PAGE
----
With an impressive legacy behind it, the Fight Night series can be considered the reigning champ when it comes to boxing games. Still, past success doesn't guarantee greatness, and Fight Night Round 4 substantially changes up its game by shifting control to the analog sticks, and cranking the realism up with some impressive physics. Fight Night may look a little different this time around, but it's still a contender.
Once you've run through the game's quick tutorial to learn the basic controls, it's time to step into the ring with a roster of 50 real-life fighters, from flyweights to heavyweights. Lead by in-their-prime versions of Tyson and Ali, it's a solid list with enough thoughtful inclusions to balance out any disappointing omissions. Each fighter's weight class and reach has a big impact on his fighting style, and while computer controlled opponents don't enjoy the unpredictability of human players, they do show some personality.
The no-nonsense fight now option delivers on its promise, letting you get straight to the action. If you're looking for more than a one-off fight, you can take on the considerable task of building a legacy with an existing fighter, or create your own original, would-be legend.
If you decide to build a career from scratch, the road ahead is long and involved. You'll schedule fights, build your stats through training sessions, and try to move up the ranks in your weight class. Detailed stat tracking lets serious players really delve into the numbers, but less committed players will soon start to feel the grind.
You start with a middling fighter, and it's up to you to whip him into shape. Training sessions between fights give you just one shot to succeed, and auto-training only nets you 50 percent growth, so unless you actually train for your training sessions outside your career, you only see a very gradual rise in overall ability. If you want to become the greatest of all time, you have your work cut out for you.
There are only two options for online play, but if you want to test yourself, your expectations will be met. The game's eight weight classes are condensed into three to ensure healthy competition, making it easier to find a match. If you're really hungry for fame, you can take a created character into world championship mode, where stats are auto-leveled to ensure player skill is always the deciding factor. There's only one belt up for grabs in each weight class regardless of what country you hail from, giving a lot of weight to the prize.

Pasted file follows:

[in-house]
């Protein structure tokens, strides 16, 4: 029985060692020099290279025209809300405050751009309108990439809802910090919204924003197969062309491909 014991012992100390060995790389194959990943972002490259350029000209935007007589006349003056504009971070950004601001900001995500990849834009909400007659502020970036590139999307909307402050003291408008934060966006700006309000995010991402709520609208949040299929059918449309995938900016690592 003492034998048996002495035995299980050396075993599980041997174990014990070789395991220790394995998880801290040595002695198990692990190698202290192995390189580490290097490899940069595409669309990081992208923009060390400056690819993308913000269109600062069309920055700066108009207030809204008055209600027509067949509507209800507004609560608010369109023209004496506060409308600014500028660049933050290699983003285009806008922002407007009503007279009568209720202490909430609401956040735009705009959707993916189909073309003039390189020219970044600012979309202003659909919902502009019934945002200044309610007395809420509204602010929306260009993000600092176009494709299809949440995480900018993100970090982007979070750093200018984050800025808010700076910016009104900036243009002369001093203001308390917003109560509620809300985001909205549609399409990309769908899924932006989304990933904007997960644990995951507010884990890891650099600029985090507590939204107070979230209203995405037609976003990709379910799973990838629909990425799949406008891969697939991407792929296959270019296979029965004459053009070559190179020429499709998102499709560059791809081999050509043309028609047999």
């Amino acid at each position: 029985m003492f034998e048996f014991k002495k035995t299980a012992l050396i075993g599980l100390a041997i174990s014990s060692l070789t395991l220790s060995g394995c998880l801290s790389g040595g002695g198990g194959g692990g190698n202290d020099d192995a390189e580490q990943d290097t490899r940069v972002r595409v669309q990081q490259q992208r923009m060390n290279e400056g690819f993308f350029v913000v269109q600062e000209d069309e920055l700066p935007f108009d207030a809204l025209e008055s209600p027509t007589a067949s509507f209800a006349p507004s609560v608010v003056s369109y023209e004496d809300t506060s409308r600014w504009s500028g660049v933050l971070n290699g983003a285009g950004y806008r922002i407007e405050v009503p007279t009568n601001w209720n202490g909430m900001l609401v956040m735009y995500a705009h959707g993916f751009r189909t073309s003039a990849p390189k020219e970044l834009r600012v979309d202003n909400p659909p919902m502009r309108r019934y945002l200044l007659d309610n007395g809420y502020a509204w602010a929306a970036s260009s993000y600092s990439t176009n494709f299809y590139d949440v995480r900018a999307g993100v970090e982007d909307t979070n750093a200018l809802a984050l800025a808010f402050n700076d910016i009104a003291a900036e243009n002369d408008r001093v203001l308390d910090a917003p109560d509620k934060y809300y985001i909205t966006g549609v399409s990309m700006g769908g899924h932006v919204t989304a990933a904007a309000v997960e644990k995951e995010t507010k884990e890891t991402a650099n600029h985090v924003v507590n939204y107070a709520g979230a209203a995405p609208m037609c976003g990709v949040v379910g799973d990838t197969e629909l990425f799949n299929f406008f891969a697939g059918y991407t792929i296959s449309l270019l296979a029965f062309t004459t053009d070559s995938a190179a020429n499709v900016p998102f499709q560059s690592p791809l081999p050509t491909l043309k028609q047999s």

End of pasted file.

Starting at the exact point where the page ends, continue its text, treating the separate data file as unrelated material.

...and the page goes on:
Character creation offers a lot of flexibility to modify your fighter's style and appearance. If you want to make it personal, you can take a photo and have the game generate a likeness. You can't actually map an image onto your boxer, but at least you're spared the sight of other, less photogenic body parts standing in for some dude's face.
Customization also extends to the overall experience, letting you change both regulations and the general feel by adjusting health, stamina, strength, and damage levels. A user friendly replay editor rounds out the package, and you can upload clips to EA Sports World when you find a moment you just have to share.
Stepping into the ring, it's clear that Fight Round 4 has the depth and balance to be a great competitive game. It's both complex and reasonably accessible, but one oversight can affect your initial experience with the game: the hard lesson of stamina. Fighters with low stamina feel sluggish, weak, and ineffective, so learning to keep your yellow bar up is crucial. Unfortunately, this isn't really emphasized in the tutorial or training videos, which can lead to unexciting and ineffectual performances early on. Fortunately, fighting your way to the top of the game's learning curve gives you a clear view to a better fight.
Fight Night Round 4 gets you through the tutorial and into the ring in record time, but the underlying complexity of the controls and gameplay means that you need to put in some considerable effort before you're any good. The game is much more enjoyable if you can keep your fighter on his feet.